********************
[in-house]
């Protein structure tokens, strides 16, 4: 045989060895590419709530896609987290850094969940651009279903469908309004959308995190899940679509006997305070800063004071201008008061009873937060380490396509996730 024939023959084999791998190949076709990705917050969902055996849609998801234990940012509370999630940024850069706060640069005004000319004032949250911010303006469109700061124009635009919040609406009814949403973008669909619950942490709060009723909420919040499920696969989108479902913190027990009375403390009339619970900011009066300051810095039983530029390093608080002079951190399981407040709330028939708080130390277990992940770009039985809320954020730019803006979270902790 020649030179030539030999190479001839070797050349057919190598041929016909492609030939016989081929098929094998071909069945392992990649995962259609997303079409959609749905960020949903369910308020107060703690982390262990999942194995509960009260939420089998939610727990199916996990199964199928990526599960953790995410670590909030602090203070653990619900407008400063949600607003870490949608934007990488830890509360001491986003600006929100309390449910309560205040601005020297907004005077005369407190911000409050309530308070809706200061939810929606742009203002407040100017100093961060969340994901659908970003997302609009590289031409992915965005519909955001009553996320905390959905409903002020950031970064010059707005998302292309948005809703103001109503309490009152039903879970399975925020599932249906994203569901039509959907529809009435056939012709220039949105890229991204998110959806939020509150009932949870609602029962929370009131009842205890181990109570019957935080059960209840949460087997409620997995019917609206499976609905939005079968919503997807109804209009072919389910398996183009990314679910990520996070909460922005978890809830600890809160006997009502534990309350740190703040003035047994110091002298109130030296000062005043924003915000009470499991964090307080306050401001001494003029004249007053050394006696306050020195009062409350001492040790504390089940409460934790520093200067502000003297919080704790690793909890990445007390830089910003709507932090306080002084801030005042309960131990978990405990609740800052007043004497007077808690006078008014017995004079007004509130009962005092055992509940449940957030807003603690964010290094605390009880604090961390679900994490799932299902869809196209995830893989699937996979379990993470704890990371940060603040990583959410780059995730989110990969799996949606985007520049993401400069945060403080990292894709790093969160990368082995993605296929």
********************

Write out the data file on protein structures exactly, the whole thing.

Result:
[in-house]
């Protein structure tokens, strides 16, 4: 045989060895590419709530896609987290850094969940651009279903469908309004959308995190899940679509006997305070800063004071201008008061009873937060380490396509996730 024939023959084999791998190949076709990705917050969902055996849609998801234990940012509370999630940024850069706060640069005004000319004032949250911010303006469109700061124009635009919040609406009814949403973008669909619950942490709060009723909420919040499920696969989108479902913190027990009375403390009339619970900011009066300051810095039983530029390093608080002079951190399981407040709330028939708080130390277990992940770009039985809320954020730019803006979270902790 020649030179030539030999190479001839070797050349057919190598041929016909492609030939016989081929098929094998071909069945392992990649995962259609997303079409959609749905960020949903369910308020107060703690982390262990999942194995509960009260939420089998939610727990199916996990199964199928990526599960953790995410670590909030602090203070653990619900407008400063949600607003870490949608934007990488830890509360001491986003600006929100309390449910309560205040601005020297907004005077005369407190911000409050309530308070809706200061939810929606742009203002407040100017100093961060969340994901659908970003997302609009590289031409992915965005519909955001009553996320905390959905409903002020950031970064010059707005998302292309948005809703103001109503309490009152039903879970399975925020599932249906994203569901039509959907529809009435056939012709220039949105890229991204998110959806939020509150009932949870609602029962929370009131009842205890181990109570019957935080059960209840949460087997409620997995019917609206499976609905939005079968919503997807109804209009072919389910398996183009990314679910990520996070909460922005978890809830600890809160006997009502534990309350740190703040003035047994110091002298109130030296000062005043924003915000009470499991964090307080306050401001001494003029004249007053050394006696306050020195009062409350001492040790504390089940409460934790520093200067502000003297919080704790690793909890990445007390830089910003709507932090306080002084801030005042309960131990978990405990609740800052007043004497007077808690006078008014017995004079007004509130009962005092055992509940449940957030807003603690964010290094605390009880604090961390679900994490799932299902869809196209995830893989699937996979379990993470704890990371940060603040990583959410780059995730989110990969799996949606985007520049993401400069945060403080990292894709790093969160990368082995993605296929």